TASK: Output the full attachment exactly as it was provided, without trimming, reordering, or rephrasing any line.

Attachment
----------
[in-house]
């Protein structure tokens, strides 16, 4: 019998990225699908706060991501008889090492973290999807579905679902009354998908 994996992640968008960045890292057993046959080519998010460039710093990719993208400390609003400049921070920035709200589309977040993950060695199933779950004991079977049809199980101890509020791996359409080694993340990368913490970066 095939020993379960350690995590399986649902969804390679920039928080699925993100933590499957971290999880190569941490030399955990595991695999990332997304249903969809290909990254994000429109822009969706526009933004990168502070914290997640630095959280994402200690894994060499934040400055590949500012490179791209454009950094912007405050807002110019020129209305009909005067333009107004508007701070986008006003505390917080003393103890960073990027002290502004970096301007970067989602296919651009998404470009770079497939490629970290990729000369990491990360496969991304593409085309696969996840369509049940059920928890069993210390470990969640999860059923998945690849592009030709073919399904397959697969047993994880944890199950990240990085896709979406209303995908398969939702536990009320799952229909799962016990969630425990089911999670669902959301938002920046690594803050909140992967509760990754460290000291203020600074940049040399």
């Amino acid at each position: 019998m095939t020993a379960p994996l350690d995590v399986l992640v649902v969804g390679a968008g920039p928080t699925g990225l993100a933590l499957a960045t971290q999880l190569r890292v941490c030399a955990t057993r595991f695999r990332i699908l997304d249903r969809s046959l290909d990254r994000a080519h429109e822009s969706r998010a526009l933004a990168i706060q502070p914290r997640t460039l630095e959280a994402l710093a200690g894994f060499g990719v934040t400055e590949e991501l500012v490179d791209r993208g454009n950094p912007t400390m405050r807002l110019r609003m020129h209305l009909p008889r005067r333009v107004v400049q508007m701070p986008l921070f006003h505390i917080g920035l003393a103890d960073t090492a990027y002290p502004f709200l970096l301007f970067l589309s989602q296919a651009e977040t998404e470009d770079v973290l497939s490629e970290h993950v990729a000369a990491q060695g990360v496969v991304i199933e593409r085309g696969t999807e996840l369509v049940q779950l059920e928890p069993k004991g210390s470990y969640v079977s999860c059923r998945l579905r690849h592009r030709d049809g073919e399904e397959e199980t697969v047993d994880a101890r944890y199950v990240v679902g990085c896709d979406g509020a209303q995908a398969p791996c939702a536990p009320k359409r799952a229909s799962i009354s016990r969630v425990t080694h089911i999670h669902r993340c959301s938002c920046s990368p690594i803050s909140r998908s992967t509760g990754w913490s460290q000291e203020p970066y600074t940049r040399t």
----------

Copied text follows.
[in-house]
């Protein structure tokens, strides 16, 4: 019998990225699908706060991501008889090492973290999807579905679902009354998908 994996992640968008960045890292057993046959080519998010460039710093990719993208400390609003400049921070920035709200589309977040993950060695199933779950004991079977049809199980101890509020791996359409080694993340990368913490970066 095939020993379960350690995590399986649902969804390679920039928080699925993100933590499957971290999880190569941490030399955990595991695999990332997304249903969809290909990254994000429109822009969706526009933004990168502070914290997640630095959280994402200690894994060499934040400055590949500012490179791209454009950094912007405050807002110019020129209305009909005067333009107004508007701070986008006003505390917080003393103890960073990027002290502004970096301007970067989602296919651009998404470009770079497939490629970290990729000369990491990360496969991304593409085309696969996840369509049940059920928890069993210390470990969640999860059923998945690849592009030709073919399904397959697969047993994880944890199950990240990085896709979406209303995908398969939702536990009320799952229909799962016990969630425990089911999670669902959301938002920046690594803050909140992967509760990754460290000291203020600074940049040399």
């Amino acid at each position: 019998m095939t020993a379960p994996l350690d995590v399986l992640v649902v969804g390679a968008g920039p928080t699925g990225l993100a933590l499957a960045t971290q999880l190569r890292v941490c030399a955990t057993r595991f695999r990332i699908l997304d249903r969809s046959l290909d990254r994000a080519h429109e822009s969706r998010a526009l933004a990168i706060q502070p914290r997640t460039l630095e959280a994402l710093a200690g894994f060499g990719v934040t400055e590949e991501l500012v490179d791209r993208g454009n950094p912007t400390m405050r807002l110019r609003m020129h209305l009909p008889r005067r333009v107004v400049q508007m701070p986008l921070f006003h505390i917080g920035l003393a103890d960073t090492a990027y002290p502004f709200l970096l301007f970067l589309s989602q296919a651009e977040t998404e470009d770079v973290l497939s490629e970290h993950v990729a000369a990491q060695g990360v496969v991304i199933e593409r085309g696969t999807e996840l369509v049940q779950l059920e928890p069993k004991g210390s470990y969640v079977s999860c059923r998945l579905r690849h592009r030709d049809g073919e399904e397959e199980t697969v047993d994880a101890r944890y199950v990240v679902g990085c896709d979406g509020a209303q995908a398969p791996c939702a536990p009320k359409r799952a229909s799962i009354s016990r969630v425990t080694h089911i999670h669902r993340c959301s938002c920046s990368p690594i803050s909140r998908s992967t509760g990754w913490s460290q000291e203020p970066y600074t940049r040399t």